Curtiss-Martin NBS-1

The Curtiss-Martin NBS-1 was a twin engined biplane bomber of the early 1920s that was designed by Glenn Martin but produced by Curtiss, Aeromarine and L.W.F.

Martin designed the MB-2 in response to a US Army request for a bomber aircraft to replace the wartime de Havilland designs then in use. The MB-2 design was tested against a number of rivals, and was found to have the best performance.

During the 1920s there was never any guarantee that the company that originally designed an aircraft would receive the production order. The US Army purchased the manufacturing rights along with the prototype of any new aircraft, and then allowed other companies to bid to produce it. This allowed companies that hadn't had to pay any of the development costs to underbid the original company. In the worst cases the original company went bankrupt while their design was being built elsewhere, not a good way to build up an industry capable of producing good new designs.

In the case of the NBS-1 Martin had produced the first twenty aircraft, as the Martin MB-2. In 1921 the Army decided to buy another 110 MB-2s, with the new NBS-1 designation (Night Bomber Short Range number 1). The order was split between three companies, with Curtiss producing 50, Aeromarine of Keyport 25 and L.W.F. of College Point the final 35. This attempt to support smaller companies wasn't a great success - both Aeromarine and L.W.F. shut down after building their NBS-1s (Aeromarine was reopened in 1929). 

The MB-2/ NBS-1 was a conventional aircraft of the early 1920s. It had a wooden framework for both the fuselage and wings, and was entirely fabric covered. The only unusual feature was the main undercarriage - in most aircraft of the period the main wheels were connected in some way, while on the NBS-1 the main wheels, with each one mounted under one of the two engines.

The NBS-1 was a three bay biplane with equal chord equal length wings. The engines were mounted above the lower wing in the innermost bay. Unusually for a land aircraft the wings folded back from a point just outside the engines. This was done in order to make it easier to handle the aircraft's 74ft 2in wingspan.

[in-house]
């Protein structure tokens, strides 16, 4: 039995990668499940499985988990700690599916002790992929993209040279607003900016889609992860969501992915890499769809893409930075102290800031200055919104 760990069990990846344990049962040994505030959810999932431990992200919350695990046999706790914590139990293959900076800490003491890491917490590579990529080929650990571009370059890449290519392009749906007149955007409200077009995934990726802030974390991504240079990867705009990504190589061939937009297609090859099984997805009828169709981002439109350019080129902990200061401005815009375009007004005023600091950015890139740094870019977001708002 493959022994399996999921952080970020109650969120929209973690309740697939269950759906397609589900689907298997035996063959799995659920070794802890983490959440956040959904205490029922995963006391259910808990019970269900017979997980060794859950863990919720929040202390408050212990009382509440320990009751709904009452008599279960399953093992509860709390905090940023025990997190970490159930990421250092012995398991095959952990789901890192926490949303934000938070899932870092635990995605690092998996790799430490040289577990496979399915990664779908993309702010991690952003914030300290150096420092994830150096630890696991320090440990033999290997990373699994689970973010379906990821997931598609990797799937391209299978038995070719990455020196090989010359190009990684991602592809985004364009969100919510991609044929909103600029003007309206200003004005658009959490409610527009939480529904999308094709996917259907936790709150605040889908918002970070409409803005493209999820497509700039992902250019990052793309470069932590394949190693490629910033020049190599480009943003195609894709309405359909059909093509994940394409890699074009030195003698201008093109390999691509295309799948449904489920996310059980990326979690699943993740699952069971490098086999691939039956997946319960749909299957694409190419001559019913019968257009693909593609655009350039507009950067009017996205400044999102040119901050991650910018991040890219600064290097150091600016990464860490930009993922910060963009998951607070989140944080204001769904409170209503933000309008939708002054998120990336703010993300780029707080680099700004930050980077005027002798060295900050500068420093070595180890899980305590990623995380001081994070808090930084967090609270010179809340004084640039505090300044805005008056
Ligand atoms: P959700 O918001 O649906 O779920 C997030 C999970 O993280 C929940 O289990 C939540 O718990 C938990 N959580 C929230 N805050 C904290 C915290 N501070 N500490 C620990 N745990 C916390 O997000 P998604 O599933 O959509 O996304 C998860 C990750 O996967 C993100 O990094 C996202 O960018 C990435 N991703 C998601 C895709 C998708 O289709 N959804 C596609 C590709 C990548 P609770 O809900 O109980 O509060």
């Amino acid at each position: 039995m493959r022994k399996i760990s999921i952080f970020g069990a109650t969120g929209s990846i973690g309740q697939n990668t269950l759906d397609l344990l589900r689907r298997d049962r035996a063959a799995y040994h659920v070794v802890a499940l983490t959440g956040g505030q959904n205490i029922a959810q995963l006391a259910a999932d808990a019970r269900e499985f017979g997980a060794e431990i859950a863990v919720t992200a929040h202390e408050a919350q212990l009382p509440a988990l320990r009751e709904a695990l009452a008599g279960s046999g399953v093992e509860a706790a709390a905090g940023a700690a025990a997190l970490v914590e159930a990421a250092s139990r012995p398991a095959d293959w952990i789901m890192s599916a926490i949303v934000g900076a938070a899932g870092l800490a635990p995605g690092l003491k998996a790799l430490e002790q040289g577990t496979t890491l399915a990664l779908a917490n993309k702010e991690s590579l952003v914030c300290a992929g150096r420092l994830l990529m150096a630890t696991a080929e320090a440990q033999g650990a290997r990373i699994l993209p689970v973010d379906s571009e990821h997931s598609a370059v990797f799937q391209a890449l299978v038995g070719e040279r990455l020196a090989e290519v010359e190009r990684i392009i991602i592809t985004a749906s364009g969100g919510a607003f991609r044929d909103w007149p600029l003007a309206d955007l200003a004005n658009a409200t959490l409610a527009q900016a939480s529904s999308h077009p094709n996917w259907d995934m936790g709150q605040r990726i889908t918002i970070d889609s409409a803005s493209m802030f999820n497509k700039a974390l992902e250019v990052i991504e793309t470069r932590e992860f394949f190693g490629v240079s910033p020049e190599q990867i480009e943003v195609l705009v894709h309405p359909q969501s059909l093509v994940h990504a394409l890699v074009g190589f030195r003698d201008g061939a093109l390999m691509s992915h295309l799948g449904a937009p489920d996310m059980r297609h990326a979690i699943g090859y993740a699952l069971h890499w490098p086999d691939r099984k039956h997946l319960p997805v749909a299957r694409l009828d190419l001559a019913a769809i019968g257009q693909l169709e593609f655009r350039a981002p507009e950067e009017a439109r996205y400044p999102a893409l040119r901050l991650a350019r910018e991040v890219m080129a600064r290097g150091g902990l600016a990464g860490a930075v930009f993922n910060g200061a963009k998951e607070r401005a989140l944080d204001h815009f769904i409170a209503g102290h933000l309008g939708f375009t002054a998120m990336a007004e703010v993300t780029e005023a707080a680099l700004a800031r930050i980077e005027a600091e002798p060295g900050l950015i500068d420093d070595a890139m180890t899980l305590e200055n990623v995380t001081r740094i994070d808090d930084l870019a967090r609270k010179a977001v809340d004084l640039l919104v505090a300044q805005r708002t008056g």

The first thirty Curtiss NBS-1s used the standard Liberty engine. The last twenty were given General Electric turbo-supercharges, the first time that device was installed in a production aircraft. Six of these turbo-supercharged NBS-1s were used in Mitchell's famous tests of the value of airpower against surface ships on 5 September 1923, when aircraft sank the surplus warships USS Virginia and USS New Jersey.

The NBS-1 had a fairly short service career, with the last ones being withdraw in 1928, only six years after production ended. During that short period it took part in a number of early experiments in air power. In October 1924 the 2nd Bombardment Group used nine NBS-1s on a night flight from Langley Field to Mitchel Field, New York. Seven arrived on time, one an hour late and one on the following day, demonstrating that sizable formations of aircraft could be moved around the country quite quickly. This meant that the US Army wouldn't need to position aircraft at every vulnerable point, but instead could concentrate its aircraft and move them to any danger spot quickly. The NBS-1 was also used in the 1926 air force manoeuvres.

The NBS-1 was one of the first US Army aircraft to carry radios as standard equipment.

The NBS-1 also took part in some more unusual missions. In March 1924 of NBS-1s and DH-4Bs bombed an ice floe on the Platte River, saving a number of bridges from being damaged or destroyed.

Curtiss was given a contract to produce one improved all-metal version of the NBS-1, which emerged as the XNBS-4. This was only produced in prototype form, but entered production in a modified form as the Curtiss B-2 Condor.

Engine: Two Liberty engines
Power: 420hp each
Crew: 4
Span:  74ft 2in
Length: 42ft 7.75in
Height: 14ft 8in
Empty weight: 7,268lb
Gross weight: 12,064l
Max speed: 98.7mph
Climb Rate: 193ft/ min
Service ceiling: 8,500ft
Range: 550 miles
Armament: Five .30in machine guns
Bomb load: 1,334lb

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How to cite this article: Rickard, J (19 February 2013), Curtiss-Martin NBS-1 , http://www.historyofwar.org/articles/weapons_curtiss_martin_NBS-1.html

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